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Christian Couples Anger Management


God's Word on Anger

My dearly loved brothers, understand this: Everyone must be quick to hear, slow to speak, and slow to anger, for man’s anger does not accomplish God’s righteousness.

James 1:19

But now you must also put away all the following: anger, wrath, malice, slander, and filthy language from your mouth.

Colossians 3:8

Impact on a Relationship

If you or someone you love struggles with anger management issues, now is the time to take action. Unaddressed anger issues can have lasting effects on a person’s relationship with God and on one's physical health.


Furthermore, anger issues can be extremely damaging for a relationship. Intimacy requires emotional and physical safety. It is hard to feel safe if you experience your partner as aggressive and constantly feel that you have to walk on egg shells. 

Those who struggle with anger probably have only a rudimentary understanding of what causes the angry feelings. Often, those who struggle with aggression believe that the anger is justified. Even though they may reluctantly admit that they may be partially at fault but the real problem is somebody else's fault.


It is extremely helpful to flip this mindset on its head and consider whether the source of their anger comes from within rather than from an external source.

Here are a few common internal causes of anger:

Sign of Injustice

Anger can be a sign that you have found something or someone worth fighting for. Anger is a great motivator to do something about the injustices in the world.


Sexual slavery is a horrible injustice and being angry about it may drive you to do something about it. Even the Lord Jesus became angry and overturned the tables of the money changers who had set up shop in the temple.


Anger can be healthy and used to protect your own rights and the rights of others. Yet, how that righteous anger is channeled must be constructive and expressed with discernment.

Deep Emotional Wounds

The root of uncontrollable anger often lies in deep, hidden emotional pain arising from feelings of shame, abandonment rejection, fear, loneliness, loss, and sadness. Anger then becomes a coping mechanism, a way of keeping others at a distance so you do not have to feel those deeper painful feelings. 

Lack of Emotional Vocabulary

Anger often stands in for other emotions which may be sitting silently right below the surface. A partner may struggle to express emotions because sharing emotions was never modeled in childhood and there is no easily accessed vocabulary. Often, this pattern is locked in during childhood when expressing vulnerable emotions resulted in ridicule or shame; thus, expressing emotions as adult feels like speaking a second language.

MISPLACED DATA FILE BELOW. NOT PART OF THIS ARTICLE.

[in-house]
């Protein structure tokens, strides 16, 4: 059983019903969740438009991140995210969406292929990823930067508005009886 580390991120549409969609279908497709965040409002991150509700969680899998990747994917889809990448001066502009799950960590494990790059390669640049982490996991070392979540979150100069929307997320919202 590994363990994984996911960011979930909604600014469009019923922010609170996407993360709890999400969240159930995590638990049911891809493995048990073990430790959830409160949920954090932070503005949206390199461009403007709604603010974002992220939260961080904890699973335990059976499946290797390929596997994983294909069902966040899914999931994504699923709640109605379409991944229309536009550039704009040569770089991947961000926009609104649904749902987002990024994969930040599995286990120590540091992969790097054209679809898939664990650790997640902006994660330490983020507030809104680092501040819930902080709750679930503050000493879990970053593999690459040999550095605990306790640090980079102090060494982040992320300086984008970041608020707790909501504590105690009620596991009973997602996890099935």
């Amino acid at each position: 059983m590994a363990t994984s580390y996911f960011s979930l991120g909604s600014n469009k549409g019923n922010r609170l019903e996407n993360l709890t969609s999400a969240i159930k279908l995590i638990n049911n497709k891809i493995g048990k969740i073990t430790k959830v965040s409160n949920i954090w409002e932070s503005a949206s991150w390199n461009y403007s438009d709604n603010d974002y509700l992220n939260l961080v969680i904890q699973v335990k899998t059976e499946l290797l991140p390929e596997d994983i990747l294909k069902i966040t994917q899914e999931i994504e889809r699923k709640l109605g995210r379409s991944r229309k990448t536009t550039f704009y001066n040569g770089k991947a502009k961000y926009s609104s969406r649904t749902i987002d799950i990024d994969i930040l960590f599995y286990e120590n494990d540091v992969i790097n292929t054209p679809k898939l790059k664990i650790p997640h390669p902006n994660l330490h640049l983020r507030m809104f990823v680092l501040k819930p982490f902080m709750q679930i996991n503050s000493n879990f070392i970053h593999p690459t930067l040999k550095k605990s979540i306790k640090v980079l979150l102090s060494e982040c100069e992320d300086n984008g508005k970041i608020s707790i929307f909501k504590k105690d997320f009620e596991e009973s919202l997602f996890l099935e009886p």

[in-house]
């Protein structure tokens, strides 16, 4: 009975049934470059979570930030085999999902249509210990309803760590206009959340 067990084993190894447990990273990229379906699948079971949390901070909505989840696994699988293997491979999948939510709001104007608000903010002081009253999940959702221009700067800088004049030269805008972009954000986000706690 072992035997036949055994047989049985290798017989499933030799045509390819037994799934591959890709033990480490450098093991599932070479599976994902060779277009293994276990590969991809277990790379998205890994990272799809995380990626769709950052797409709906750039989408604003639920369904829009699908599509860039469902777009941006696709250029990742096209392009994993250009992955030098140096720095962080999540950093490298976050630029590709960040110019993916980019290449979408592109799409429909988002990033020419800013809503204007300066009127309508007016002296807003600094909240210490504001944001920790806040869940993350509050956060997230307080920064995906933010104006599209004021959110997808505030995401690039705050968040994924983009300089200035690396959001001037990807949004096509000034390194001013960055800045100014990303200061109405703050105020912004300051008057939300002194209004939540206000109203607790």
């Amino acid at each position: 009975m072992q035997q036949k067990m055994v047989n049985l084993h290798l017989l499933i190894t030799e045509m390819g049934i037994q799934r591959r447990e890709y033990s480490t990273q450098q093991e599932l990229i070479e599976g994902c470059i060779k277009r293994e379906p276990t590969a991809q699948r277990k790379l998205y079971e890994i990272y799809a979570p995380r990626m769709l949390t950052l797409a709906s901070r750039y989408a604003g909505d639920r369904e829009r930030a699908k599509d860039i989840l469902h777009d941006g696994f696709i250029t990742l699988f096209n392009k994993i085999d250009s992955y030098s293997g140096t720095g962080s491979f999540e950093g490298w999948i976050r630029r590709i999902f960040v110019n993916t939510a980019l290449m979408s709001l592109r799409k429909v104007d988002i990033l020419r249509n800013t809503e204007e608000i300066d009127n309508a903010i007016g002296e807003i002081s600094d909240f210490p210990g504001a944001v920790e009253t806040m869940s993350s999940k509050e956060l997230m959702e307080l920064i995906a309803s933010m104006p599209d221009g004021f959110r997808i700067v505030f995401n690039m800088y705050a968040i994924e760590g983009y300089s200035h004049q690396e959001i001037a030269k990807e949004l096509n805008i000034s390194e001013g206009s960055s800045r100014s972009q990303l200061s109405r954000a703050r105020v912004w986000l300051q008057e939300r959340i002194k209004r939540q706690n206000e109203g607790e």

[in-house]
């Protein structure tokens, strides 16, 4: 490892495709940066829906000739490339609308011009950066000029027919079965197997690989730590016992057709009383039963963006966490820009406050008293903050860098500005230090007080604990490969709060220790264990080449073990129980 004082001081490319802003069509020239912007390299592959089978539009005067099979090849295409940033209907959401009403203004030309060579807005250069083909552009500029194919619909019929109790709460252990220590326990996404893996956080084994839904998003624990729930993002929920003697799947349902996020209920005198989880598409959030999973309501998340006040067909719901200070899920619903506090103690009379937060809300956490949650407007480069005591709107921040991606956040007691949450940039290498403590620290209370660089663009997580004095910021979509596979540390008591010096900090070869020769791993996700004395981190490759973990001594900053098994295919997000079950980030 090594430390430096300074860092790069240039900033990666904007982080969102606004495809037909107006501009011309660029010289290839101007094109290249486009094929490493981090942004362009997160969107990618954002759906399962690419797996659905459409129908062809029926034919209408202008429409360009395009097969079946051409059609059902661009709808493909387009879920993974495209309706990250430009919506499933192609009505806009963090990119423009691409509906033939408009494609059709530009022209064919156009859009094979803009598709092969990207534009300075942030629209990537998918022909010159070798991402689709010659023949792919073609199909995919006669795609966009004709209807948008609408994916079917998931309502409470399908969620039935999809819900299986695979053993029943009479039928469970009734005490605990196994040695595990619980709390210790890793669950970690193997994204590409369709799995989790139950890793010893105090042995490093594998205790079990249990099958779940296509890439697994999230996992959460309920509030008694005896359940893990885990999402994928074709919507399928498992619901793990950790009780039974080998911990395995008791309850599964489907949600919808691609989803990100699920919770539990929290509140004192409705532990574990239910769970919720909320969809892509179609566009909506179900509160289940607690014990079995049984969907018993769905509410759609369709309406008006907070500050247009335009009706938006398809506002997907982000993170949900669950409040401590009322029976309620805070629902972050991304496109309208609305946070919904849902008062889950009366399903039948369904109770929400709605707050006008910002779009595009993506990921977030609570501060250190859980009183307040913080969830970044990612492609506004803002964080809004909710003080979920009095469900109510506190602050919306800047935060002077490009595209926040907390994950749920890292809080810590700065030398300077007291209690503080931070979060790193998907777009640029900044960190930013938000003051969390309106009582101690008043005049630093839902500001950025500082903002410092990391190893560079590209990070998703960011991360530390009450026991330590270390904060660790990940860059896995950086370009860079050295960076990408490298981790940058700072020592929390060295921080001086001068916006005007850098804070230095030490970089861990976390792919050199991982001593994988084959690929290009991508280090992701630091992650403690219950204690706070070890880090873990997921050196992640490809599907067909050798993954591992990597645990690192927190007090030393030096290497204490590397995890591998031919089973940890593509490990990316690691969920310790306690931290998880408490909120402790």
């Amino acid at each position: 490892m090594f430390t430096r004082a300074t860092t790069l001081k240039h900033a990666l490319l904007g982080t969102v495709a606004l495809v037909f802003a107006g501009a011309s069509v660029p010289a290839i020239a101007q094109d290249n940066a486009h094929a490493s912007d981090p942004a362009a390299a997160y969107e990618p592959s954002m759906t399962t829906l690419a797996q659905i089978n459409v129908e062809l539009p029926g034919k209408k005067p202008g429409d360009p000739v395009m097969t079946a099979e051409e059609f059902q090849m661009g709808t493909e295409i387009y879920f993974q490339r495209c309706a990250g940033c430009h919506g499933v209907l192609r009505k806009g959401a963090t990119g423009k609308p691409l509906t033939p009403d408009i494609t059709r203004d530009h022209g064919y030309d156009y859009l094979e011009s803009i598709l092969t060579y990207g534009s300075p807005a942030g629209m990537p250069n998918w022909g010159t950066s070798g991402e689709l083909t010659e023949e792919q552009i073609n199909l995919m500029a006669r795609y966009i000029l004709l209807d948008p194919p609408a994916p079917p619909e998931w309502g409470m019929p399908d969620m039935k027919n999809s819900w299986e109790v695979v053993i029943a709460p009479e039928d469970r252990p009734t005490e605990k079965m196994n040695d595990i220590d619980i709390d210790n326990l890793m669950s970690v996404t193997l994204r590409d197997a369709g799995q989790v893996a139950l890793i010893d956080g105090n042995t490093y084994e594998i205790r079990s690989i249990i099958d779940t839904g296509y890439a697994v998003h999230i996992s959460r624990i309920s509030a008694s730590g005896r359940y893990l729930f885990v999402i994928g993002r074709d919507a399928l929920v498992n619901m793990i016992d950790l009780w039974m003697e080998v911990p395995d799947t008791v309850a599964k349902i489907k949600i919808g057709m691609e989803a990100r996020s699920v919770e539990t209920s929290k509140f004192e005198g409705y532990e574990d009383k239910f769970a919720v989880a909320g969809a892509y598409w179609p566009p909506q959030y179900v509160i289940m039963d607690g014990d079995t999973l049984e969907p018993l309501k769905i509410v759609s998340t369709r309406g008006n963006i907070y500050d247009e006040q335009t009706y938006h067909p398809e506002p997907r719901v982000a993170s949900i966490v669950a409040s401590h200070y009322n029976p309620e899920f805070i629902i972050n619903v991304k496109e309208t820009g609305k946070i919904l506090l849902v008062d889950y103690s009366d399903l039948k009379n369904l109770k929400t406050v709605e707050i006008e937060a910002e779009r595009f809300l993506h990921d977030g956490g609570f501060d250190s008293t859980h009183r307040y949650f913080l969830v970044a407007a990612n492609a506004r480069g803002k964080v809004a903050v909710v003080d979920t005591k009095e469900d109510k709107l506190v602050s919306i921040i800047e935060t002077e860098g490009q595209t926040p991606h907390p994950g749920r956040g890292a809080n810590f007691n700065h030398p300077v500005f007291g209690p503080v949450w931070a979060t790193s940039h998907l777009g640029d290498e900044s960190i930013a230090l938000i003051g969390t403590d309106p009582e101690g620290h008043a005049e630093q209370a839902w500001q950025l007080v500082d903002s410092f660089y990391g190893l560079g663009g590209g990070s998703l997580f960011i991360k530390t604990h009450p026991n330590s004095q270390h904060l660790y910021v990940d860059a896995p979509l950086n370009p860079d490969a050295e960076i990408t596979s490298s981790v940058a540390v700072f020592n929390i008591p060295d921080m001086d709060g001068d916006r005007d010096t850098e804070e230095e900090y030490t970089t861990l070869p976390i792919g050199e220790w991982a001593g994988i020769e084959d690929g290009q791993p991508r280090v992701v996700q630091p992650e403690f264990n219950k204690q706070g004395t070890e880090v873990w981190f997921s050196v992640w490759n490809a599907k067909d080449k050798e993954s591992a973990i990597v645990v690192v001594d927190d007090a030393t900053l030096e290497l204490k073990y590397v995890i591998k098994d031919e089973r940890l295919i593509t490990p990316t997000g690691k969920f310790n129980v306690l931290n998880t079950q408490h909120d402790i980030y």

Aggression Modeled by Caregivers

People with anger issues typically have caretakers who used anger to deal with frustrations and disappointment. Fits of rage, physical abuse, shaming,  name-calling, or even yelling may have been a part of every day life.  These patterns which are set at an early age must be acknowledged and healed for a couple to constructively work on healing the patterns of aggression in a current relationship.


Consider the following ways of addressing needs in a relationship: 

  • Passivity is when I sacrifice my needs for you. This creates passive aggressiveness.

  • Aggression is when I sacrifice your needs for mine.

  • Assertiveness is when I can hear and respect your needs and also clearly and kindly share my needs, and then work together for both of us.

Our goal in couples therapy is to teach you to assert yourselves without running over your partner's equally important needs.

Unaddressed Other Issues

Anger may be a sign of other issues such as physical struggles, depression, anxiety, addiction, financial struggles, sexual disconnect, parenting discord, or a host of other issues. These issues must be addressed to take the pressure off of the couple at the same time the anger management work is done.

Our Approach to Anger Management

Although our approach is always customized to the dynamic of the couples, our steps for healing include:

  • allowing you and your partner to understand triggers to anger outbursts and build a shared plan for when triggers occur,

  • teaching you ways to manage your anger in the moment (timeouts, prayer, journaling, exercise, self-soothing) ,

  • understand your anger processing style (spewers, leakers, or stuffers) and what to do about it,

  • helping you understand the deeper problems underneath the anger (see the list above),

  • give you structured tools to communicate so you can feel heard and understood when talking about the triggering topics, and

  • actually build a plan to address the items underneath the anger.


Learning to appropriately express your anger to yourself, your partner and to God can be incredibly freeing and can transform your marriage.


At the Christian Couples Counseling Center, we understand the difficulty for a couple to work through anger issues and promise to create a safe place for your shared healing.

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